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Media 'myth' of violent schools

Moral panic about rising indiscipline is nothing new and mostly mistaken, Pamela Munn, dean of education at Edinburgh University, last week told a conference on overcoming violence.

Professor Munn has been appointed by ministers to research classroom disruption and get behind the apparent increase in incidents against staff - but remains firmly in the circumspect camp.

"Media headlines give you the impression there is mayhem in the classrooms but this is not true. We need to treat stories about the rising process of violence with caution," she told the conference on anti-violence initiatives at Moray House.

Figures released three weeks ago highlighted a 27 per cent rise in violent incidents involving teachers and other school staff, the fourth year in succession that the statistics showed an increase.

Professor Munn said there were many explanations for misbehaviour and violence but putting the blame on medical or psychological conditions was an inadequate response. Many pupils who caused difficulties were being diagnosed with ADHD (attention deficit hyperactivity disorder). "If you go down that road it is in some way very comforting because the cure is a pill," she said.

There was some medical evidence that behaviour related to biology but that alone was an insufficient explanation. Other research pointed to individual and family psychology and the way children were brought up.

"The cure then is for individual intervention and family therapy and while that is important, it is not the whole story. The two characteristics of the medical and psychological work is that they root the problem in the individual and so it is individual solutions that need to be found," Professor Munn said.

A growing field of research was now looking at schools as social institutions. "What is it about the the way schools are organised that can actually promote good behaviour or violence? There are things that schools can do to help tackle bad behaviour and counter violence. These things are not rocket science.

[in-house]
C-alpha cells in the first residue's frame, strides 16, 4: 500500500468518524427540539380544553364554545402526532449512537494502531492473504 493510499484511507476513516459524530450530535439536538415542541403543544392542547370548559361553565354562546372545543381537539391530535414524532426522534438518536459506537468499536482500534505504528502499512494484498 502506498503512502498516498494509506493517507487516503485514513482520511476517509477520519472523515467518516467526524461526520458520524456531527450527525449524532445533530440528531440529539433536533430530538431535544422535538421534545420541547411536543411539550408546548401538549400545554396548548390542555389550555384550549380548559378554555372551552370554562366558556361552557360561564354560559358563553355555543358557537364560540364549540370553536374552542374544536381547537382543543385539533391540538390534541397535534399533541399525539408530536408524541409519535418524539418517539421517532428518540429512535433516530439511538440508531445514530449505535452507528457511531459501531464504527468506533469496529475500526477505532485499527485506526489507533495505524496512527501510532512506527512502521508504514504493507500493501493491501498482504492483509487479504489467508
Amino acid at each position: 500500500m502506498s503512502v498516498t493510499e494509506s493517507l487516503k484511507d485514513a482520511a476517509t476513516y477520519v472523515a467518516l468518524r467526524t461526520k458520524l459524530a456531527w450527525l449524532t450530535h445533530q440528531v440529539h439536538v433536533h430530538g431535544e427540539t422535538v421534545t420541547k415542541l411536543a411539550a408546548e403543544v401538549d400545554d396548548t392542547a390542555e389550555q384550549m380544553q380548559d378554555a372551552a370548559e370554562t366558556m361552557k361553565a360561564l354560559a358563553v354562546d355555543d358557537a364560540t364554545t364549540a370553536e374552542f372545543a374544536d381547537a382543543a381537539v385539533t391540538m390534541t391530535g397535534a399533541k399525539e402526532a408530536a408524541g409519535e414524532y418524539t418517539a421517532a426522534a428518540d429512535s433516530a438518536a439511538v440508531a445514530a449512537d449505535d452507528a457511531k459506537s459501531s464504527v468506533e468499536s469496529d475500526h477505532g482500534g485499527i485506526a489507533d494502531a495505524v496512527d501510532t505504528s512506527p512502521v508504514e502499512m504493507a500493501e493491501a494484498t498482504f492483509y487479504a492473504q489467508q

"These are straightforward things to do with using praise, recognising good behaviour, thinking about organising the playground and making sure things that happen in the playground are dealt with, and more fundamentally thinking about how the curriculum is organised, how pupils' learning is valued and whether pupils are put down. There are many things that can promote good behaviour," she said.

Margaret McIntosh, a former secondary head and key figure in the Overcoming Violence Project that has involved seven schools and communities over the past three years, said there was proof that school strategies could help.

"The potential for change is there and attitudes can be turned around.

There is no point being a teacher if you cannot change attitudes," Mrs McIntosh said.

In responses from the floor, some teachers called for more social workers to help families where the root of problems lay. Others blamed the lack of positive activities outside school for young people getting into trouble around street corners.

One teacher told of children in a housing scheme setting fire to a children's centre and waiting for the fire engines to arrive before stoning them.

LEADER 22; opinion 23

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